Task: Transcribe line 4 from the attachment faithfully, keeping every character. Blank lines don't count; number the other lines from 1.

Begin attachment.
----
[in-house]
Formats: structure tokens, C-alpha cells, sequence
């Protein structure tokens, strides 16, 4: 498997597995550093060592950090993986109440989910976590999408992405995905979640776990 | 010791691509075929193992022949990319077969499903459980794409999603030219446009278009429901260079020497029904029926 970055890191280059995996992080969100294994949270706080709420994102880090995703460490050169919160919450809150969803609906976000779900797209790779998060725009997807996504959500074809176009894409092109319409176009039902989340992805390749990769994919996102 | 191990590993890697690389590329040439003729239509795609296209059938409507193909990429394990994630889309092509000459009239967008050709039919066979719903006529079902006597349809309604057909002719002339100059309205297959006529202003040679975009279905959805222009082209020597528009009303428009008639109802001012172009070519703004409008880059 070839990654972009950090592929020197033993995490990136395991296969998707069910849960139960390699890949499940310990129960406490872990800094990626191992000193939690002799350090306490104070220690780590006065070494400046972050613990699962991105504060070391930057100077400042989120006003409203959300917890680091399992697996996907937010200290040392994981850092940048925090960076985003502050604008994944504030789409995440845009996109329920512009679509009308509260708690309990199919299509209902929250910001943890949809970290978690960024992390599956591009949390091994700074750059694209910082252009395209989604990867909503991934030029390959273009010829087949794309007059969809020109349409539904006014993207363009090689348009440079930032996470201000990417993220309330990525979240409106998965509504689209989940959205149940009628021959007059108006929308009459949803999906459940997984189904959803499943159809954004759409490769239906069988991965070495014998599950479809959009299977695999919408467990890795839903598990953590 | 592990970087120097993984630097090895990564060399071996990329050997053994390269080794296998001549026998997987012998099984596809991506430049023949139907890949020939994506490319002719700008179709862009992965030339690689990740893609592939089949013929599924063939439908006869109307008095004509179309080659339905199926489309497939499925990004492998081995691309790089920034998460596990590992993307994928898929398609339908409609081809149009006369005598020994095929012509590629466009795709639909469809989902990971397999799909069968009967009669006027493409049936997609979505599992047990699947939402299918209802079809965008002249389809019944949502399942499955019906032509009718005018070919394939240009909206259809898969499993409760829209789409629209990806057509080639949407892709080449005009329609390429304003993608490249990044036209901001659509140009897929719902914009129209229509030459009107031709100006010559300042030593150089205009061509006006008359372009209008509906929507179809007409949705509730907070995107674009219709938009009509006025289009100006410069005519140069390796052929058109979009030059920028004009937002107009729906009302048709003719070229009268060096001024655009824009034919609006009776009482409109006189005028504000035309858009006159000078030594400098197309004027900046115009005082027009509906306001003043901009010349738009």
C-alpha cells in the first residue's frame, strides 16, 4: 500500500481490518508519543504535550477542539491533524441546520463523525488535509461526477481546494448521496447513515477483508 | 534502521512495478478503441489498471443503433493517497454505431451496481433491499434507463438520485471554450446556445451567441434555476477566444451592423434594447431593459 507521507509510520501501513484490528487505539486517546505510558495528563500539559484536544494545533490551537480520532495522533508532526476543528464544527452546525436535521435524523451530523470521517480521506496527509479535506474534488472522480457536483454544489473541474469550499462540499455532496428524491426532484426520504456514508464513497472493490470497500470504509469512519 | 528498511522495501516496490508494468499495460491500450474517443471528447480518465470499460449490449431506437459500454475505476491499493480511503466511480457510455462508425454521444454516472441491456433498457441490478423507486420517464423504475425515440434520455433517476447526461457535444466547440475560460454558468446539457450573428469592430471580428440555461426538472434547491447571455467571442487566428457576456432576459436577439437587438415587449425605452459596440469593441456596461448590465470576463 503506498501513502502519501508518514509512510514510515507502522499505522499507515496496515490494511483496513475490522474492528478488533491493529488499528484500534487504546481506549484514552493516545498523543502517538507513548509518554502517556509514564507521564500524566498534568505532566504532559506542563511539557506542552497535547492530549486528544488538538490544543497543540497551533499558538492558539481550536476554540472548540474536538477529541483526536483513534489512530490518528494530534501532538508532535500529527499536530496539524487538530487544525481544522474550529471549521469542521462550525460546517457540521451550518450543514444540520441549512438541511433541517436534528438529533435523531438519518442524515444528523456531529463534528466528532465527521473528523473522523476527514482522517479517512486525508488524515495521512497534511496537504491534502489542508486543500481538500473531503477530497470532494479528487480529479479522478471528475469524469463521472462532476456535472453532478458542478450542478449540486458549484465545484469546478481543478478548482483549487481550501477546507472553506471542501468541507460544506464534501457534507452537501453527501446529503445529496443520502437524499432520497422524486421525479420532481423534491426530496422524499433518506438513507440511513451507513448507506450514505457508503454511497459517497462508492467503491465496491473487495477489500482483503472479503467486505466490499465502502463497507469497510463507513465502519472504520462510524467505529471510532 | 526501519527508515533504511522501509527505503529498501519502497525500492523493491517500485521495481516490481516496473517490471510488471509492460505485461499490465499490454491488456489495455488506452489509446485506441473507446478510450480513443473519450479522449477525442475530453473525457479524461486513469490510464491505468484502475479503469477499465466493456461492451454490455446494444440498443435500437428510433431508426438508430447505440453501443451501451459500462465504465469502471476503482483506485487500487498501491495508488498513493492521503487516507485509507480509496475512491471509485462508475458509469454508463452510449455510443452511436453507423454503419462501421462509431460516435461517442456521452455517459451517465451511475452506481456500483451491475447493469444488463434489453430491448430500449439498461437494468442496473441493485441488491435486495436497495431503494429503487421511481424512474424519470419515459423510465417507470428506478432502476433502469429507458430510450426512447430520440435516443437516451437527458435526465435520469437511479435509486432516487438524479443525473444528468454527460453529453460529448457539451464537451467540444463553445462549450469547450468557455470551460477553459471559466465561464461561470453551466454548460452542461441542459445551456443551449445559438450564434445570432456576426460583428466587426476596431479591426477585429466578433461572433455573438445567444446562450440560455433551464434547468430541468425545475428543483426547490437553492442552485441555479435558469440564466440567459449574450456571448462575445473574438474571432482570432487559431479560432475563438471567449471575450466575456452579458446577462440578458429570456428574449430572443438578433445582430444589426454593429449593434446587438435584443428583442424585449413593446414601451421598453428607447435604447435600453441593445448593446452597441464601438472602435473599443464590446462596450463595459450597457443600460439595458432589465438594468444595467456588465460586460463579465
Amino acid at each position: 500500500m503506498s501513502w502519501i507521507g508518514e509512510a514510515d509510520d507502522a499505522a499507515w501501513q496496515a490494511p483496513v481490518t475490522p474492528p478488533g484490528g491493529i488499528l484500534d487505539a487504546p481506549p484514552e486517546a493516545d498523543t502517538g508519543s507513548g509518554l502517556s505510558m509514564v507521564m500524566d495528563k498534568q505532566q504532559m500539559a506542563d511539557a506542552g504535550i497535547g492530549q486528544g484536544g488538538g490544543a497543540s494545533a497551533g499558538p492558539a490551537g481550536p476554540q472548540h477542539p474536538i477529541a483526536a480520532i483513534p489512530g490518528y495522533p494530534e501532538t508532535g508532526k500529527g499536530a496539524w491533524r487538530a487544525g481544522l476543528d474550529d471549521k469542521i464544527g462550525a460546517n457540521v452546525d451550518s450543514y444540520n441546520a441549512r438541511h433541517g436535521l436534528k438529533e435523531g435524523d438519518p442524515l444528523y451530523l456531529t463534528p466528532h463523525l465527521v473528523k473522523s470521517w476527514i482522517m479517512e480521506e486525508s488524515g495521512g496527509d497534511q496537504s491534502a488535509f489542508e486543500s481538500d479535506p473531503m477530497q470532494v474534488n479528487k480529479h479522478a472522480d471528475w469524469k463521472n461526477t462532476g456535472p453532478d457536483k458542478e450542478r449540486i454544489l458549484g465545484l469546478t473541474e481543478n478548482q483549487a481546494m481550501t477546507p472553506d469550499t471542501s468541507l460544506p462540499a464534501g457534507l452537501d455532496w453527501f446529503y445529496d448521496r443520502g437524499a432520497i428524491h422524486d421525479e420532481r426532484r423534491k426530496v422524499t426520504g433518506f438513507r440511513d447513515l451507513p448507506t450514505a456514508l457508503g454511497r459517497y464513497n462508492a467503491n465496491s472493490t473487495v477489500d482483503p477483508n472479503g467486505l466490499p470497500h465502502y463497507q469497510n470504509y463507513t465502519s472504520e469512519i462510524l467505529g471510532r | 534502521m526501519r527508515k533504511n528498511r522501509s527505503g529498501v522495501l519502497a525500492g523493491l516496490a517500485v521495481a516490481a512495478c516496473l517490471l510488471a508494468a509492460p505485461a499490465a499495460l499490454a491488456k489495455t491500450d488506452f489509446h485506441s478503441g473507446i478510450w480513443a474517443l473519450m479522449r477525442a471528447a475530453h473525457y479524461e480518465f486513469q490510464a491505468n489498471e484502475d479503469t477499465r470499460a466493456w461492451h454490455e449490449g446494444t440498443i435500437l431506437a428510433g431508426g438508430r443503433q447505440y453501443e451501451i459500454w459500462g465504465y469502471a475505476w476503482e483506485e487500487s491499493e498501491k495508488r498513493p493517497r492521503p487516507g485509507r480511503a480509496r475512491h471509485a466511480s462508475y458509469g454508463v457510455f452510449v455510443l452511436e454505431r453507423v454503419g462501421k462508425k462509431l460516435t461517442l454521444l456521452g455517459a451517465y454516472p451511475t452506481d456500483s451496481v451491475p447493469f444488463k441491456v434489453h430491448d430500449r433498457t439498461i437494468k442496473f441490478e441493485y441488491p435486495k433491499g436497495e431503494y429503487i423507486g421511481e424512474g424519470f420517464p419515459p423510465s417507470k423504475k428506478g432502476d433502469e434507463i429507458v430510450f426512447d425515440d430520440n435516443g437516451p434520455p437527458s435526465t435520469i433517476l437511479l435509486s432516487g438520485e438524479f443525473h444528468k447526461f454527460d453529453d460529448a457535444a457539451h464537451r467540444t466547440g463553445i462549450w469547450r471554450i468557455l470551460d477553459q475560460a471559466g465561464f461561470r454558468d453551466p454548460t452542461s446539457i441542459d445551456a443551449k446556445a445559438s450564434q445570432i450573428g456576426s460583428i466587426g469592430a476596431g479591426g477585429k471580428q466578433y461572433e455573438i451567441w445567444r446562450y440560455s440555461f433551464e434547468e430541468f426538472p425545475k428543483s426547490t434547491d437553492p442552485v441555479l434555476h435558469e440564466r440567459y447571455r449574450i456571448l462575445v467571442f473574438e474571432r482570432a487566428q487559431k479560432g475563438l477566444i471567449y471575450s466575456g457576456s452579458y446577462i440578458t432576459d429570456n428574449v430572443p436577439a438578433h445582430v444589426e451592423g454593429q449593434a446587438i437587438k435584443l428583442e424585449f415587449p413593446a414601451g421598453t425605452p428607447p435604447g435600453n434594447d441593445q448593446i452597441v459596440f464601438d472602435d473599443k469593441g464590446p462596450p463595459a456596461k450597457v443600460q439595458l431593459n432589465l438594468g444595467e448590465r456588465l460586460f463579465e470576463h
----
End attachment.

C-alpha cells in the first residue's frame, strides 16, 4: 500500500481490518508519543504535550477542539491533524441546520463523525488535509461526477481546494448521496447513515477483508 | 534502521512495478478503441489498471443503433493517497454505431451496481433491499434507463438520485471554450446556445451567441434555476477566444451592423434594447431593459 507521507509510520501501513484490528487505539486517546505510558495528563500539559484536544494545533490551537480520532495522533508532526476543528464544527452546525436535521435524523451530523470521517480521506496527509479535506474534488472522480457536483454544489473541474469550499462540499455532496428524491426532484426520504456514508464513497472493490470497500470504509469512519 | 528498511522495501516496490508494468499495460491500450474517443471528447480518465470499460449490449431506437459500454475505476491499493480511503466511480457510455462508425454521444454516472441491456433498457441490478423507486420517464423504475425515440434520455433517476447526461457535444466547440475560460454558468446539457450573428469592430471580428440555461426538472434547491447571455467571442487566428457576456432576459436577439437587438415587449425605452459596440469593441456596461448590465470576463 503506498501513502502519501508518514509512510514510515507502522499505522499507515496496515490494511483496513475490522474492528478488533491493529488499528484500534487504546481506549484514552493516545498523543502517538507513548509518554502517556509514564507521564500524566498534568505532566504532559506542563511539557506542552497535547492530549486528544488538538490544543497543540497551533499558538492558539481550536476554540472548540474536538477529541483526536483513534489512530490518528494530534501532538508532535500529527499536530496539524487538530487544525481544522474550529471549521469542521462550525460546517457540521451550518450543514444540520441549512438541511433541517436534528438529533435523531438519518442524515444528523456531529463534528466528532465527521473528523473522523476527514482522517479517512486525508488524515495521512497534511496537504491534502489542508486543500481538500473531503477530497470532494479528487480529479479522478471528475469524469463521472462532476456535472453532478458542478450542478449540486458549484465545484469546478481543478478548482483549487481550501477546507472553506471542501468541507460544506464534501457534507452537501453527501446529503445529496443520502437524499432520497422524486421525479420532481423534491426530496422524499433518506438513507440511513451507513448507506450514505457508503454511497459517497462508492467503491465496491473487495477489500482483503472479503467486505466490499465502502463497507469497510463507513465502519472504520462510524467505529471510532 | 526501519527508515533504511522501509527505503529498501519502497525500492523493491517500485521495481516490481516496473517490471510488471509492460505485461499490465499490454491488456489495455488506452489509446485506441473507446478510450480513443473519450479522449477525442475530453473525457479524461486513469490510464491505468484502475479503469477499465466493456461492451454490455446494444440498443435500437428510433431508426438508430447505440453501443451501451459500462465504465469502471476503482483506485487500487498501491495508488498513493492521503487516507485509507480509496475512491471509485462508475458509469454508463452510449455510443452511436453507423454503419462501421462509431460516435461517442456521452455517459451517465451511475452506481456500483451491475447493469444488463434489453430491448430500449439498461437494468442496473441493485441488491435486495436497495431503494429503487421511481424512474424519470419515459423510465417507470428506478432502476433502469429507458430510450426512447430520440435516443437516451437527458435526465435520469437511479435509486432516487438524479443525473444528468454527460453529453460529448457539451464537451467540444463553445462549450469547450468557455470551460477553459471559466465561464461561470453551466454548460452542461441542459445551456443551449445559438450564434445570432456576426460583428466587426476596431479591426477585429466578433461572433455573438445567444446562450440560455433551464434547468430541468425545475428543483426547490437553492442552485441555479435558469440564466440567459449574450456571448462575445473574438474571432482570432487559431479560432475563438471567449471575450466575456452579458446577462440578458429570456428574449430572443438578433445582430444589426454593429449593434446587438435584443428583442424585449413593446414601451421598453428607447435604447435600453441593445448593446452597441464601438472602435473599443464590446462596450463595459450597457443600460439595458432589465438594468444595467456588465460586460463579465